PORTLAND — OccupyMaine protesters were dealt a major setback Wednesday when a Maine Superior Court judge ruled that their tent city in Lincoln Park is not a form of constitutionally protected speech.
The ruling clears the way for the city to evict the protesters, who have camped in the park since October.
A City Hall spokeswoman said no immediate action was planned against the encampment.
“We need to have a conversation internally and then I can share a time frame” about the eviction, spokeswoman Nicole Clegg said.
The ruling comes a week after attorneys for OccupyMaine and the city presented their arguments to Judge Thomas Warren at the Cumberland County Courthouse, which faces Lincoln park.
A handful of protesters near the kitchen area of camp this morning said they weren’t sure what would happen next, or whether they would appeal the decision to Maine’s Supreme Judicial Court.
“We have to talk with our lawyer,” Deseree Tanguay said. “The city has told us in the past that they weren’t going to raid us, so we expect some notice.”
Many of the approximately 20 people still living at Lincoln Park are homeless. It’s unclear where they’ll go if the city evicts the encampment.
“Realistically, there’s no plan for us,” said Matt Coffey, an occupier who was previously homeless.
In his ruling, Warren denied a preliminary injunction sought by Occupy Maine. The order would have allowed the protesters to stay in the park until their lawsuit against the city is resolved.
Occupiers are suing in response to the City Council’s 8-1 decision to evict the group. They claim their activity – including the occupation of public space – is constitutionally protected political activity.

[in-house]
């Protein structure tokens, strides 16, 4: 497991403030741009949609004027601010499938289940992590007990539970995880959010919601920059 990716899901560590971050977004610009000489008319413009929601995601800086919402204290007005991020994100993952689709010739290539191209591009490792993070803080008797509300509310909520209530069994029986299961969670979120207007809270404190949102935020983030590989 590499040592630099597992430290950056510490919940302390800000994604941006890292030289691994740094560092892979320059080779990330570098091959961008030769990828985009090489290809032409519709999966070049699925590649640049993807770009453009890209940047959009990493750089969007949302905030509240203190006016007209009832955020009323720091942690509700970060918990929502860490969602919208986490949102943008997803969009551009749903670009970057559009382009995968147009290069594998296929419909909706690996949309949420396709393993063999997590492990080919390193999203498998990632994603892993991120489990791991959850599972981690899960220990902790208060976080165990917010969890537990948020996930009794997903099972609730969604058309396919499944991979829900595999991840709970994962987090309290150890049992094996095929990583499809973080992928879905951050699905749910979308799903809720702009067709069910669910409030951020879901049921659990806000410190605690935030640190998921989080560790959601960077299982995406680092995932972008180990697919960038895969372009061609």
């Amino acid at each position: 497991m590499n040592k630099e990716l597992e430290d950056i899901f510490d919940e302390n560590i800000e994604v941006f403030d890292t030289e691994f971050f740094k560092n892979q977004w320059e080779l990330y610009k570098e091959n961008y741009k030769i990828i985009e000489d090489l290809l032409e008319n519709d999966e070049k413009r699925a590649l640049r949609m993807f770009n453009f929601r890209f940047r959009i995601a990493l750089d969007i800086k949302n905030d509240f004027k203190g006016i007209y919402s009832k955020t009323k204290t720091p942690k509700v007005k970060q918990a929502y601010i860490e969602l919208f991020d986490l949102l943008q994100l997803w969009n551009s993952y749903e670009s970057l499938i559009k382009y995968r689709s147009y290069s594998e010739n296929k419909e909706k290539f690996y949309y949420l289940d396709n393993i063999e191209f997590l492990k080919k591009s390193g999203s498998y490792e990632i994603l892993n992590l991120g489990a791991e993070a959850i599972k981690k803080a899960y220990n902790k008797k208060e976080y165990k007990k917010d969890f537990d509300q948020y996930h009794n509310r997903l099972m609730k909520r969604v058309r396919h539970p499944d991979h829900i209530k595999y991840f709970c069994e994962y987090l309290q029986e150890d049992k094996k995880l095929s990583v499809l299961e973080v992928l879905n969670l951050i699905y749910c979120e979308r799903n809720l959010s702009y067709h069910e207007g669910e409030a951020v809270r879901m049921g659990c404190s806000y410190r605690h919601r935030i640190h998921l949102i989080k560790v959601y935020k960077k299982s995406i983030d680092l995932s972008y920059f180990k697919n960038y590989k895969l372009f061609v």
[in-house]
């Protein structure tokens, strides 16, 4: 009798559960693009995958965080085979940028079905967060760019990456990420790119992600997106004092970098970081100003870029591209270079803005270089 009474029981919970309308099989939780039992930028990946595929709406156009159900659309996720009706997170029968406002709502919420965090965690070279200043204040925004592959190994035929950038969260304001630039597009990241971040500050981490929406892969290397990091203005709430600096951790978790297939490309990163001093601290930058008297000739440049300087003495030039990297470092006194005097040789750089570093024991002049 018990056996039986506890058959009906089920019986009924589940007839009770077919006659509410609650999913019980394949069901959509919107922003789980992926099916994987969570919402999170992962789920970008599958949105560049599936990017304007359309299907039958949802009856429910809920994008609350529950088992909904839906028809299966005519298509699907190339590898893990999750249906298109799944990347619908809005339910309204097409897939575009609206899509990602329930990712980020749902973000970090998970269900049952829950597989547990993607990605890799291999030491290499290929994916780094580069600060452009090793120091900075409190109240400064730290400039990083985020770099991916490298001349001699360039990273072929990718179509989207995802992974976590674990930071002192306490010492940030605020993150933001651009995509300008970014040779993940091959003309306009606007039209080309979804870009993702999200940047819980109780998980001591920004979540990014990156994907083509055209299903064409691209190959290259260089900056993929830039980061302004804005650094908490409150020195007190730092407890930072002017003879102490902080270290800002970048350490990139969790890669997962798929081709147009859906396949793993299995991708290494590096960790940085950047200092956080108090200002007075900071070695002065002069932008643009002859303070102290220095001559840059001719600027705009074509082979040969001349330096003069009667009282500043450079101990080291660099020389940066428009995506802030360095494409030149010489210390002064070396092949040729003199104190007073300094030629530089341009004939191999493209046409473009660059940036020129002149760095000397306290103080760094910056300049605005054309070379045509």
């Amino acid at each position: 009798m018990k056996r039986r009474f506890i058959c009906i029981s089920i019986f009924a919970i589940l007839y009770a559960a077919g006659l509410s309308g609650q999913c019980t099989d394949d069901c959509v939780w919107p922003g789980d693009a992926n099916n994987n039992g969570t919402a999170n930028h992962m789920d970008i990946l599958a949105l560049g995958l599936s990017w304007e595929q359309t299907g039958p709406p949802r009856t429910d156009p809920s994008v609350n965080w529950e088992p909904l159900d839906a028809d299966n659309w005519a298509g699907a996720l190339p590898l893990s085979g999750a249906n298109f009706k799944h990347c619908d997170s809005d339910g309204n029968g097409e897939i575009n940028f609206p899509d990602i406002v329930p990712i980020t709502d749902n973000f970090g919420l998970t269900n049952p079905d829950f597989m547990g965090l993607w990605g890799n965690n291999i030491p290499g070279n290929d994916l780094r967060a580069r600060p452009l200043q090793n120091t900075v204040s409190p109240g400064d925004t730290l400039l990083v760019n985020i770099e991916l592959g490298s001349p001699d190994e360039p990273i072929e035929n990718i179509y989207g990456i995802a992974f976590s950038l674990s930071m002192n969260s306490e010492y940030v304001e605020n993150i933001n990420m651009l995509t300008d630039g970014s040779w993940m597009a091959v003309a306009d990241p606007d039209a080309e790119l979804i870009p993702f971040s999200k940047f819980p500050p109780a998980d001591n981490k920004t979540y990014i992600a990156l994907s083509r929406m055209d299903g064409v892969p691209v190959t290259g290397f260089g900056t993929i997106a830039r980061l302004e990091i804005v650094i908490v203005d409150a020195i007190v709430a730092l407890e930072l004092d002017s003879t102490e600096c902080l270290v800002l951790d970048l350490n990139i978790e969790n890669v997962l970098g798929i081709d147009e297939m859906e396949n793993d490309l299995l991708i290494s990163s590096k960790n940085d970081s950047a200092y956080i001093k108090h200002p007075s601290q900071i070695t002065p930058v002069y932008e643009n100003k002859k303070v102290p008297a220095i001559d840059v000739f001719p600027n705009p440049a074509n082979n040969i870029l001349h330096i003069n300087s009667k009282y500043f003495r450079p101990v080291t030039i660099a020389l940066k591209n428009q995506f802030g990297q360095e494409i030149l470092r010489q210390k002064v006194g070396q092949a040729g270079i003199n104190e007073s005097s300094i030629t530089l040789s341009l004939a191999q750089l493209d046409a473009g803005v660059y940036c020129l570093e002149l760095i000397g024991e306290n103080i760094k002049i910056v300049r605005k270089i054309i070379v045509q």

Warren said there is “no doubt” OccupyMaine is sincere in its efforts to communicate its message and engage in First Amendment activity. However, he wrote, the group’s assertion of a right to stay in the park around the clock would “conflict with the rights of others who might wish to use the park for their own First Amendment activities or for other purposes.”
“The city is not obliged to agree to such an occupation,” Warren continued. “If it did, it would be difficult to see why any other groups wishing to communicate their views would not have an equal right to permanently commandeer public spaces for that purpose.”
John Branson, the attorney for OccupyMaine, could not immediately be reached for comment. He has previously said it may not be worth continuing the lawsuit against the city if the protesters have already been evicted.
Mario Moretto can be reached at 781-3661 ext. 106 or email@example.com. Follow him on Twitter: @riocarmine.